NCPA: Move Medical Malpractice Out Of The Courts


The nation's medical malpractice system should be replaced by a system that automatically compensates patients for unexpected injuries or deaths, regardless of who is at fault, according to a new report from the National Center for Policy Analysis (NCPA).  The NCPA report says the key to reform is to allow patients, doctors and hospital personnel to solve the problem by contract, completely opting out of the court system.

"Medical malpractice is a system of lawyers, by lawyers and for lawyers," said NCPA Policy Analyst Pam Villarreal, who co-authored the report.  "The needs of patients and the freedom of doctors to practice medicine often get lost in the mountain of litigation."

The malpractice system is supposed to compensate victims of negligent medical practice for their injuries and discourage future errors by medical providers.  It does both jobs poorly.  Consider that:

  • Fewer than 2 percent of patients (or the families of patients) who are negligently injured ever file a malpractice lawsuit; and even fewer receive compensation.
  • Moreover, of the lawsuits filed, fully one out of every three cases does not involve any medical error.
  • Furthermore, malpractice victims receive less than half of every dollar (46 cents) recovered through settlements or jury verdicts go to the victims; the rest goes to pay their attorneys' fees, court administrative costs and defense costs.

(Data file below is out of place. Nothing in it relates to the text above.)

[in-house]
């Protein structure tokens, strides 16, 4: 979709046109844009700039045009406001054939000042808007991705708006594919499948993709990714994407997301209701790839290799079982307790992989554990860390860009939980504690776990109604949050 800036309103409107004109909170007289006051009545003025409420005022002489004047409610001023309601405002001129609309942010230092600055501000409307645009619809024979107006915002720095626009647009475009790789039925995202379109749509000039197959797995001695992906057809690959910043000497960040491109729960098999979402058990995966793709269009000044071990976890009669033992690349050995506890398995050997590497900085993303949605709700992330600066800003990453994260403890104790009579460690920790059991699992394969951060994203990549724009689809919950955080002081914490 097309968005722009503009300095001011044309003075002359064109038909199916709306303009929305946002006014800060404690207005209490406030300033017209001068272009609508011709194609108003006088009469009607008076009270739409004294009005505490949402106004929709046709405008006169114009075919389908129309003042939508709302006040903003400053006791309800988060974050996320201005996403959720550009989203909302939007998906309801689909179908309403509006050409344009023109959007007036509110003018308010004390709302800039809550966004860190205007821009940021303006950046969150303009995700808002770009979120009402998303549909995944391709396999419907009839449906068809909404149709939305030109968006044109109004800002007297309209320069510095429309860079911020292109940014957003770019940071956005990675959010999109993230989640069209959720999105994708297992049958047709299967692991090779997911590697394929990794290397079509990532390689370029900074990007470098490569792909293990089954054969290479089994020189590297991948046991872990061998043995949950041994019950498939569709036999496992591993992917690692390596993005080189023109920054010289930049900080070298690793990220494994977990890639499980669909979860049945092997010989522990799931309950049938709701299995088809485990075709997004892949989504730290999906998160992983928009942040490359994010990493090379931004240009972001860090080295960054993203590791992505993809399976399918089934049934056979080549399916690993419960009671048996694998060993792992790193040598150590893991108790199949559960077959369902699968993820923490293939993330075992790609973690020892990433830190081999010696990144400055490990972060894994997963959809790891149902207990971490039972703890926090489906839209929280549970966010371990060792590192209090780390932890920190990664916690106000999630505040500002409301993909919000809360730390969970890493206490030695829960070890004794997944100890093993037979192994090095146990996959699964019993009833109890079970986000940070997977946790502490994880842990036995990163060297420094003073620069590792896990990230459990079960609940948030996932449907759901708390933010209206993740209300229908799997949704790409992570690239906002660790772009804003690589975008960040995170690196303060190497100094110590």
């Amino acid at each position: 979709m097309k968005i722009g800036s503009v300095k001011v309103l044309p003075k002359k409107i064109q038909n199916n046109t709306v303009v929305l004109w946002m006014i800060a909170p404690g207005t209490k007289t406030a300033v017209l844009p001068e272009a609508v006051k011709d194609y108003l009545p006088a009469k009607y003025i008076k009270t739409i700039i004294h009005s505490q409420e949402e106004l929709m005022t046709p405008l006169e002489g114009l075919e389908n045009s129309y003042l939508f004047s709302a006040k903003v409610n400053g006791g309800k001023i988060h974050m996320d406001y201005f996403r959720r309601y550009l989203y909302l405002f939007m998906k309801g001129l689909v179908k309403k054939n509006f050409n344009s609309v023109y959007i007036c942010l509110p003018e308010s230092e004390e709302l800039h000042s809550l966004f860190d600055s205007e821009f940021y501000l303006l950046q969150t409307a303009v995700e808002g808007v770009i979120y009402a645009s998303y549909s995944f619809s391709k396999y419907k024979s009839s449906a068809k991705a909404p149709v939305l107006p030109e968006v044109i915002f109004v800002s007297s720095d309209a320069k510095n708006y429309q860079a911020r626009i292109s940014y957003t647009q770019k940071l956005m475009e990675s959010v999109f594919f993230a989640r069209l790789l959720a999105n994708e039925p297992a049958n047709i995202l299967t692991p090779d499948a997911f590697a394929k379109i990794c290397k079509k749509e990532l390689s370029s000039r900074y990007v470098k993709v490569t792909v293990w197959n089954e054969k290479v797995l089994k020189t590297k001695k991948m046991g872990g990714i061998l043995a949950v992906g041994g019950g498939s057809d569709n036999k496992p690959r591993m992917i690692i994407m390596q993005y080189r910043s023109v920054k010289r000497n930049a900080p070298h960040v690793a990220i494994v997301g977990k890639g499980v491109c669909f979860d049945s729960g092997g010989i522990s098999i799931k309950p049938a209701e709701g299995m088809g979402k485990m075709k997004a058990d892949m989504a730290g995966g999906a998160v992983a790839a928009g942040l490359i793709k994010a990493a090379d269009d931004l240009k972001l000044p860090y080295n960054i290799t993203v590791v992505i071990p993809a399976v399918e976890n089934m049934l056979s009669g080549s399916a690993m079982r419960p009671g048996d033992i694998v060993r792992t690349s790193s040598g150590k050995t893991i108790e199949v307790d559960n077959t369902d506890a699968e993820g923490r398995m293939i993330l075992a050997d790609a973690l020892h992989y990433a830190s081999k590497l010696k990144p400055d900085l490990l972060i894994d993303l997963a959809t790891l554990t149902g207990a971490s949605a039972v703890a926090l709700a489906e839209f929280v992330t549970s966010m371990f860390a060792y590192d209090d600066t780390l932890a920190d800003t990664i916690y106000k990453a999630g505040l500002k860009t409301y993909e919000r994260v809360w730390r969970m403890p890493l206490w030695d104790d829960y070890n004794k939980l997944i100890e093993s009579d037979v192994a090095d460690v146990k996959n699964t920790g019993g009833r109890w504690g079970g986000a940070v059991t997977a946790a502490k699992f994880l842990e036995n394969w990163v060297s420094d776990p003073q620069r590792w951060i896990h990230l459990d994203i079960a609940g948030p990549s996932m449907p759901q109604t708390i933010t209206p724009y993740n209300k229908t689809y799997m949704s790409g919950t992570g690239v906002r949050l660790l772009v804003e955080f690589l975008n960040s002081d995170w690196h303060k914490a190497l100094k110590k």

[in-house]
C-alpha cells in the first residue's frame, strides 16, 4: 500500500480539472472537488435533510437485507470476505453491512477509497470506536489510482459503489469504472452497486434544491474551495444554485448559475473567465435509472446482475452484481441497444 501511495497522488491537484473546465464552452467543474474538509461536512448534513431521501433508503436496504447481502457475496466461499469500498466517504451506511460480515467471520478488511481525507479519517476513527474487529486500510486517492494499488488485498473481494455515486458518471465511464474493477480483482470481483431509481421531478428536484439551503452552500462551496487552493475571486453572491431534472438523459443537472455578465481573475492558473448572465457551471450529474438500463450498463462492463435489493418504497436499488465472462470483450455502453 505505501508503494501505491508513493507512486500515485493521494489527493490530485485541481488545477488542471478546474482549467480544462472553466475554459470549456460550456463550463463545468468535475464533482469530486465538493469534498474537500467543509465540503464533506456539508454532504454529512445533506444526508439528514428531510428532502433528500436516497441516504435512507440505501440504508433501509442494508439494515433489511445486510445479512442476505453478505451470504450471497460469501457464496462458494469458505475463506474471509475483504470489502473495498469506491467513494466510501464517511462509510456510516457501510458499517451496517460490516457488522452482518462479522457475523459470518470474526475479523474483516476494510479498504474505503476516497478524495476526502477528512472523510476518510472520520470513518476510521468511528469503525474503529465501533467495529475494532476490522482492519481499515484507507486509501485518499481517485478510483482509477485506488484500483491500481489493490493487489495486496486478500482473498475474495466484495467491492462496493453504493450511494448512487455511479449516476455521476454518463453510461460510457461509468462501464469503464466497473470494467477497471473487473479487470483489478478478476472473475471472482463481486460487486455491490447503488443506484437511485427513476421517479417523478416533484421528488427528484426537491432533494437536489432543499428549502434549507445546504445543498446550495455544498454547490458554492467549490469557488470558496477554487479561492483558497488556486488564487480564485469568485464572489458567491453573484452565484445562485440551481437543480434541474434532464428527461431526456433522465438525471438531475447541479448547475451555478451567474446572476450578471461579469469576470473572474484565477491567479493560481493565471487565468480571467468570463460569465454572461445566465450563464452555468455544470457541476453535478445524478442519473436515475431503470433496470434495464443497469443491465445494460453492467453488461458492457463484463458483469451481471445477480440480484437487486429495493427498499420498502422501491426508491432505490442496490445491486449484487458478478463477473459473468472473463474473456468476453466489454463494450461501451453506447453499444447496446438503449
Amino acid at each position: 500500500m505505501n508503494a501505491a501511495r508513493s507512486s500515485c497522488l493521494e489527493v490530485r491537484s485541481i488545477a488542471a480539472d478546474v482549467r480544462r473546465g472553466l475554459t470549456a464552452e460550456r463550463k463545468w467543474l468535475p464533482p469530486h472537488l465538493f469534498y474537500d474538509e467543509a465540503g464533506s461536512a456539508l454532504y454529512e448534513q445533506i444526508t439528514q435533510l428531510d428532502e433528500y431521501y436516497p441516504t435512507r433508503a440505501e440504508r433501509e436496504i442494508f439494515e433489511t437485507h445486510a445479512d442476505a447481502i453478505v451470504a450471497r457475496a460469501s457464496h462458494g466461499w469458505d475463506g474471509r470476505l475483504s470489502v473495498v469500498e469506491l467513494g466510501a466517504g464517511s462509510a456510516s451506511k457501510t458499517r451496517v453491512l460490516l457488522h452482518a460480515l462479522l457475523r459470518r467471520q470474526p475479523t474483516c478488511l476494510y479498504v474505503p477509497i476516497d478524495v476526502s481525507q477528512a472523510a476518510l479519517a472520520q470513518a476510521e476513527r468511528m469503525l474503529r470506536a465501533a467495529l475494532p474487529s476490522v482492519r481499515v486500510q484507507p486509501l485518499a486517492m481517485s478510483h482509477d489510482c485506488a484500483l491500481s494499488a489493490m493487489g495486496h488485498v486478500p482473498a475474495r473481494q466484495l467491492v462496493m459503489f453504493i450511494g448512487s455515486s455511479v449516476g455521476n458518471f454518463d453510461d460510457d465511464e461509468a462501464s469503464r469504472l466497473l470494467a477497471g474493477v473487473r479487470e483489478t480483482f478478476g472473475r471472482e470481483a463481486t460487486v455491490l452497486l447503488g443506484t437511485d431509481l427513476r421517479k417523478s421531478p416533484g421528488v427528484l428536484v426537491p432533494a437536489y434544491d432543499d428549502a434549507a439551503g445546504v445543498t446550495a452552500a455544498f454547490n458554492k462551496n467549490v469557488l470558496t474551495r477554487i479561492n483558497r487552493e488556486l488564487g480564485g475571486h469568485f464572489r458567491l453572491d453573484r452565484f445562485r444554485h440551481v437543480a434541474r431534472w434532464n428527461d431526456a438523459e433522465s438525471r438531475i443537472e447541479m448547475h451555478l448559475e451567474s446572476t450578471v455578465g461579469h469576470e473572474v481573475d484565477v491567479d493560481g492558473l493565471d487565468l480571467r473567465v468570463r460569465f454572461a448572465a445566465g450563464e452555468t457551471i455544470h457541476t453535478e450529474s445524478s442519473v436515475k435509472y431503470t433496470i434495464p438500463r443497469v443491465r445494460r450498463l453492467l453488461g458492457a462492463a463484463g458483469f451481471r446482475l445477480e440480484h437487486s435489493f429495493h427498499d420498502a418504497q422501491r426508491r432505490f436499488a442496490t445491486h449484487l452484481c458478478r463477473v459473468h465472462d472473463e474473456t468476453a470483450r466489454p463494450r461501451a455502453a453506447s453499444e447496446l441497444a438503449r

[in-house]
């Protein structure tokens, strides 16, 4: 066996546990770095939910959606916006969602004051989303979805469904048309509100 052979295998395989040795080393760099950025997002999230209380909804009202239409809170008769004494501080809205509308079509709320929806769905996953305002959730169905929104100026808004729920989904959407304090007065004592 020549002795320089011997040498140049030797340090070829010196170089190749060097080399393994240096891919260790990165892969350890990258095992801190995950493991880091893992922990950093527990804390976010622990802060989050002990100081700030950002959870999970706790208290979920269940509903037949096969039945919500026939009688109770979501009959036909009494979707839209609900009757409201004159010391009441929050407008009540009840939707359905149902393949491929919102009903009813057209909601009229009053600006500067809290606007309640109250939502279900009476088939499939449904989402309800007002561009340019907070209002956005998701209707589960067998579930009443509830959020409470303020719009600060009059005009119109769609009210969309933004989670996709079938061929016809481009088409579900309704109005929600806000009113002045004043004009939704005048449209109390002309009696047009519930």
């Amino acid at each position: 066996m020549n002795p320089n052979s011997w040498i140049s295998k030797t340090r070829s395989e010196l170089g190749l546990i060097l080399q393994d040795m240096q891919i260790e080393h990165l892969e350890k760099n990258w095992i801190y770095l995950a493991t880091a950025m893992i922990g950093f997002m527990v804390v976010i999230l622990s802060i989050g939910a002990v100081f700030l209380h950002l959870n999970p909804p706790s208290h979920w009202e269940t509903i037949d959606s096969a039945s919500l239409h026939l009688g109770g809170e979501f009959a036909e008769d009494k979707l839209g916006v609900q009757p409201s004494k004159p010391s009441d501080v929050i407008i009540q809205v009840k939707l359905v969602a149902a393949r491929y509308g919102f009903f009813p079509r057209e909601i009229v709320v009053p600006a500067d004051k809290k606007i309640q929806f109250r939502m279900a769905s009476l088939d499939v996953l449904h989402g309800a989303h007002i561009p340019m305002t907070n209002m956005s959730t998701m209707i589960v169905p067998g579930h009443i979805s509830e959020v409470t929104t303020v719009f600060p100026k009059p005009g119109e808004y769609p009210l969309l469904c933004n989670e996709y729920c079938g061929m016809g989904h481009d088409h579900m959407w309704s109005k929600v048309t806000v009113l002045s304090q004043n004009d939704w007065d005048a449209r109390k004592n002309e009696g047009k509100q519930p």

The current system, according to the report, imposes large costs on doctors.  One in every four physicians is sued every year, and more than half are sued at least once during their career.  To protect against such lawsuits, doctors purchase malpractice insurance, which carry high premiums.  Most of these costs are passed on to all patients. The total cost of the medical tort system is estimated between $129 billion and $207 billion - or as much as $2,000 per year for every household in America.

The report suggests a reformed system should compensate every patient fully who is harmed by a medical error, minimize the cost of determining compensation and encourage health care providers and patients to act in ways that reduce the frequency of errors.  To do this the NCPA suggests replacing the tort-law malpractice system with a system in which liability would be determined by voluntary contract.  These contracts could include:

  • Compensation without fault - set in advance the amount a provider is obligated to compensate the patient (or family of the patient) for in the case of unexpected death, and set compensation for unexpected disability based on the state Worker's Compensation system.
  • Adjustment for risk - allow the compensation amount to be reduced for the riskier patient or high-risk procedures.
  • Full disclosure - require providers to make certain quality information public, such as mortality rates for surgeries.
  • Patient compliance - base qualification for full compensation on the patient's compliance with certain provider directives, including diet restrictions, full discloser of medications being taken.

"Instead of buying malpractice insurance, physicians would essentially be purchasing short-term life insurance on all patients, say, undergoing surgery," said Villarreal.  "Under this system, insurers would have a strong interest in monitoring how doctors practice medicine and would price their policies accordingly.  Bad doctors would largely be priced out of the market."